An unusually shallow earthquake triggered by hydraulic fracturing in a Chinese shale gas field could change how experts view the risks of fracking for faults that lie very near the Earth's surface.
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Better Than Earth? Scientists Identify 24 'Superhabitable' Planets
Our observations of distant stars have revealed more than 4,000 exoplanets , and some of them have been labeled as potentially habitable. That doesn't mean there's anyone living there, but it's possible. It may also be possible that there are so-called "superhabitable planets" in the cosmos where the chances are higher. A new analysis published in the journal Astrobiology seeks to identify these
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How an Expedition to the Galápagos Islands Saved One of the World's Largest Natural History Museums
A soon-to-be digitized and publicly accessible collection of specimens helped resurrect the California Academy of Sciences
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Promising breath-test for cancer
The global quest to use a person's breath analysis for rapid, inexpensive and accurate early-stage testing for cancer and other diseases has taken a leap forward. Researchers have now reported significant progress in developing a method to test exhaled breath profiles which accurately differentiate head and neck cancer from non-cancer patients.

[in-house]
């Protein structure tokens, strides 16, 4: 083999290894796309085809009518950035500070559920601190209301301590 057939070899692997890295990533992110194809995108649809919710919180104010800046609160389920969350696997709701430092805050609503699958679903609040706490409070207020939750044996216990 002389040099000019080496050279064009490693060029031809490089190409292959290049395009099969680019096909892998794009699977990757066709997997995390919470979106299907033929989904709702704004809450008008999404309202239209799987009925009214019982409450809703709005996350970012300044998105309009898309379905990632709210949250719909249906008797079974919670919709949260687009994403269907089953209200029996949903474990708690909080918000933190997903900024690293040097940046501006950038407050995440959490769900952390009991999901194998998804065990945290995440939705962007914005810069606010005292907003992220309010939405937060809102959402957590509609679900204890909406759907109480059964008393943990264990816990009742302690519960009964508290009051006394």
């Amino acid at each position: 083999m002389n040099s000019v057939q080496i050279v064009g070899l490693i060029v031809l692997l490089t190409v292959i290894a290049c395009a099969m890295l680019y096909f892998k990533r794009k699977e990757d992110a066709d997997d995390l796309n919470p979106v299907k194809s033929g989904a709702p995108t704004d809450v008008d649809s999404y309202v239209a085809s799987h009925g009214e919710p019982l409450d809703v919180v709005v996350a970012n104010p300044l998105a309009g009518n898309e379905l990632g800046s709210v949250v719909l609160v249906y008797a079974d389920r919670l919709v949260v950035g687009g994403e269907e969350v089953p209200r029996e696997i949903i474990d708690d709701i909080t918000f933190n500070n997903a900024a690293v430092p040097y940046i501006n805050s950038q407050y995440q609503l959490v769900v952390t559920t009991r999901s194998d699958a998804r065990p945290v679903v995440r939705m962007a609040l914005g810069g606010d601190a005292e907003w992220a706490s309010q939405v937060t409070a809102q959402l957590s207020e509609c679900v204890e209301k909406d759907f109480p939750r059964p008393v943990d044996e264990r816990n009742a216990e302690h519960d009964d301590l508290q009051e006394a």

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L.A. communities of color rely on police yet are stopped and arrested at higher rates
Anew USC report that combines Los Angeles community members' feedback with public safety data on arrests, stops by police and calls for service finds evidence of overpolicing of L.A. communities of color as well as an uptick in community-initiated calls to police over time.
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How to Get Through Your Overflowing Game Library
My backlog is huge, and I'll bet yours is too. Here's how I actually get through it, without sucking the fun out of playing.
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Early COVID-19 cases in Southern California linked to New York